As we’ve mentioned and time and time again, VR is a really VR sell unless the consumer has a chance to try it. Being told over and over again about VR without a chance to experience it as a new form of content consumption won’t sell many headsets. To combat this, Sony is planning to place their PlayStation VR headsets at many retail locations, mainly GameStop it seems. What’s more, the demo will hit the floor starting June.
Honestly, an in-store demo is pretty much expected as this point. Sony won’t be the only VR vendor as they will be sharing space with the HTC Vive demo units as well. The plan is for GameStop to provide over 500,000 experiences between June and December of this year. According to GameStop, the setup for PlayStation VR is easier, allowing for more units to be set up. This isn’t a surprise as GameStop is used to hosting console demo units while the HTC Vive will require a PC.
Finally, the reveal that PlayStation VR demos will arrive in June is a bit of a surprise. This means Sony plans to have the system all finalized and enough content created by June to start displaying it. To me, this suggests that Sony won’t have production ramped up to meet expected supply till October which is when the headset will officially launch. Given the supply issues facing the Oculus Rift and HTC Vive, this is not the lease surprising.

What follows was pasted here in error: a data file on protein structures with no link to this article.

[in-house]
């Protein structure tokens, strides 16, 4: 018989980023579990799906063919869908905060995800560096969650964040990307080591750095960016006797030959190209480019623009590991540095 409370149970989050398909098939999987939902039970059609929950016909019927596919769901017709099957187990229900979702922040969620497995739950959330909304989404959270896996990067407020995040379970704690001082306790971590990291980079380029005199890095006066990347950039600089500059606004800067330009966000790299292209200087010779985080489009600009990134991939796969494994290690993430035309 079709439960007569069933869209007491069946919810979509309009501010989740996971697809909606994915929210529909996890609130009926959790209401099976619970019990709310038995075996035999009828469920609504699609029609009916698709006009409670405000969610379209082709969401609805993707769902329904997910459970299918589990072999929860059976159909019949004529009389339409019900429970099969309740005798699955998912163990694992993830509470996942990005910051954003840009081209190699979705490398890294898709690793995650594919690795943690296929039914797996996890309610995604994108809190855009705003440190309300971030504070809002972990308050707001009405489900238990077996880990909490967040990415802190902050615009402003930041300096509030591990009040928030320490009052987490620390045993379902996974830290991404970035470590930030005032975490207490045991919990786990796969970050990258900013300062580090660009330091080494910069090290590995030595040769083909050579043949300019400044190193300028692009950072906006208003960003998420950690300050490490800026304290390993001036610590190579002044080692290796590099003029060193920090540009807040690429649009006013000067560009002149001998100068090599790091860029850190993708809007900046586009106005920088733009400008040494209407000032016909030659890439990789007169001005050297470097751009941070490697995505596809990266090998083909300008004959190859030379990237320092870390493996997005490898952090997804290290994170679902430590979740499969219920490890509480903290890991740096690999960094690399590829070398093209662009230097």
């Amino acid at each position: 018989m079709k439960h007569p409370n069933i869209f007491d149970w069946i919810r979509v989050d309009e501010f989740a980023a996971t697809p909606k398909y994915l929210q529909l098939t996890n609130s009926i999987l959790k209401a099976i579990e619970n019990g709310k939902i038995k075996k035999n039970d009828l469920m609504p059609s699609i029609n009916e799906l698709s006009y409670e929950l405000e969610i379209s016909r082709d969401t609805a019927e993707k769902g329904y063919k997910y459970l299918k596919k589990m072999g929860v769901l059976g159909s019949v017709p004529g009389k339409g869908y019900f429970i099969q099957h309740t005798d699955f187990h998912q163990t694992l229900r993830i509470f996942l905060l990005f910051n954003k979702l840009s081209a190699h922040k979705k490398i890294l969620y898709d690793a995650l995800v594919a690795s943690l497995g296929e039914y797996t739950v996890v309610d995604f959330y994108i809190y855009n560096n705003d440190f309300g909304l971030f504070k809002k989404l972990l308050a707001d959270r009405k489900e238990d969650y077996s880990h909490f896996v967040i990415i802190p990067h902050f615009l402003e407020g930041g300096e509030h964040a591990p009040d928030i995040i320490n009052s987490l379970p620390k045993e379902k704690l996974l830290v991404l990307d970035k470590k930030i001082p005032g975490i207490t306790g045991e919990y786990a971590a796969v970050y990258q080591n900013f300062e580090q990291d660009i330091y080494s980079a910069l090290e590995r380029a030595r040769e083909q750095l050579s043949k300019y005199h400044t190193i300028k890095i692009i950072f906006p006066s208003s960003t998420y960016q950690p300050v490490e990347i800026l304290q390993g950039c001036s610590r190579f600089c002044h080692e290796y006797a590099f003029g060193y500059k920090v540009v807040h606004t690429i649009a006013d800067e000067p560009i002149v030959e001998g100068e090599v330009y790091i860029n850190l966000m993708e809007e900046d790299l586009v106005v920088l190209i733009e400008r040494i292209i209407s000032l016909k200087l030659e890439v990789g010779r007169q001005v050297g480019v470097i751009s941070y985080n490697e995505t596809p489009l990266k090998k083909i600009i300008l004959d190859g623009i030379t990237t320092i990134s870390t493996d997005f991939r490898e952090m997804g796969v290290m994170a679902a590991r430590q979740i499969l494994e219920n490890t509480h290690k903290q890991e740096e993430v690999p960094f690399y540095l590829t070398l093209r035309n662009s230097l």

The Oculus Rift may have won the race to be the first VR headset to be available to consumers, but it hasn’t been so easy for Oculus due to the boom in interest for the VR headset. The Rift began shipping out to consumers on the 28th of March, but many preorder customers are still yet to receive any notification that their device will be shipped to them. Now Oculus VR has admitted that they have been struggling to meet demands for the Rift, with CEO Brendan Iribe taking to Twitter to state that the first batch of Rifts was “going out slower than we orig(inally) estimated.” This was backed up by an email sent out to waiting customers, citing an “unexpected shortage” as the reason that many were still waiting.